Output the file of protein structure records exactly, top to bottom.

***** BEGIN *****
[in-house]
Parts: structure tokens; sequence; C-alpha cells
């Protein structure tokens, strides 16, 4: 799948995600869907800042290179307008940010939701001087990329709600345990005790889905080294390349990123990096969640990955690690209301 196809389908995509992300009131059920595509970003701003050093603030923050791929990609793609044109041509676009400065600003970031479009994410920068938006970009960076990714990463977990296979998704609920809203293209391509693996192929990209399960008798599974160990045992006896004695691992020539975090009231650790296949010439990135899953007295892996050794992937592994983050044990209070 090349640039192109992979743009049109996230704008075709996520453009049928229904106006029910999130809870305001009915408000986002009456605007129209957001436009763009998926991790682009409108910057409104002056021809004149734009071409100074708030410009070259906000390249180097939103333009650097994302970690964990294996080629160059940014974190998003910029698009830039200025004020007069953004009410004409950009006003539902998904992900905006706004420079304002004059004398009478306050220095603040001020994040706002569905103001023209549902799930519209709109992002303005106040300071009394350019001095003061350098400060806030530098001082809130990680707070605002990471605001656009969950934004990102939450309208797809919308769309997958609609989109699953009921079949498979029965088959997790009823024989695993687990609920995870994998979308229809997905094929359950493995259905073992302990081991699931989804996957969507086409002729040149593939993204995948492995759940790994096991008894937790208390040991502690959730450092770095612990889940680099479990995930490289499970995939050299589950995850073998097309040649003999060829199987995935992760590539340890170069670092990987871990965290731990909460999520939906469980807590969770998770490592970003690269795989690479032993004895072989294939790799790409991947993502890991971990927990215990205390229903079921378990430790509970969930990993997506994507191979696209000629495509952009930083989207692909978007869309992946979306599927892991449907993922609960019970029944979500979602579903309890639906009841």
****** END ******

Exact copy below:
[in-house]
Parts: structure tokens; sequence; C-alpha cells
């Protein structure tokens, strides 16, 4: 799948995600869907800042290179307008940010939701001087990329709600345990005790889905080294390349990123990096969640990955690690209301 196809389908995509992300009131059920595509970003701003050093603030923050791929990609793609044109041509676009400065600003970031479009994410920068938006970009960076990714990463977990296979998704609920809203293209391509693996192929990209399960008798599974160990045992006896004695691992020539975090009231650790296949010439990135899953007295892996050794992937592994983050044990209070 090349640039192109992979743009049109996230704008075709996520453009049928229904106006029910999130809870305001009915408000986002009456605007129209957001436009763009998926991790682009409108910057409104002056021809004149734009071409100074708030410009070259906000390249180097939103333009650097994302970690964990294996080629160059940014974190998003910029698009830039200025004020007069953004009410004409950009006003539902998904992900905006706004420079304002004059004398009478306050220095603040001020994040706002569905103001023209549902799930519209709109992002303005106040300071009394350019001095003061350098400060806030530098001082809130990680707070605002990471605001656009969950934004990102939450309208797809919308769309997958609609989109699953009921079949498979029965088959997790009823024989695993687990609920995870994998979308229809997905094929359950493995259905073992302990081991699931989804996957969507086409002729040149593939993204995948492995759940790994096991008894937790208390040991502690959730450092770095612990889940680099479990995930490289499970995939050299589950995850073998097309040649003999060829199987995935992760590539340890170069670092990987871990965290731990909460999520939906469980807590969770998770490592970003690269795989690479032993004895072989294939790799790409991947993502890991971990927990215990205390229903079921378990430790509970969930990993997506994507191979696209000629495509952009930083989207692909978007869309992946979306599927892991449907993922609960019970029944979500979602579903309890639906009841």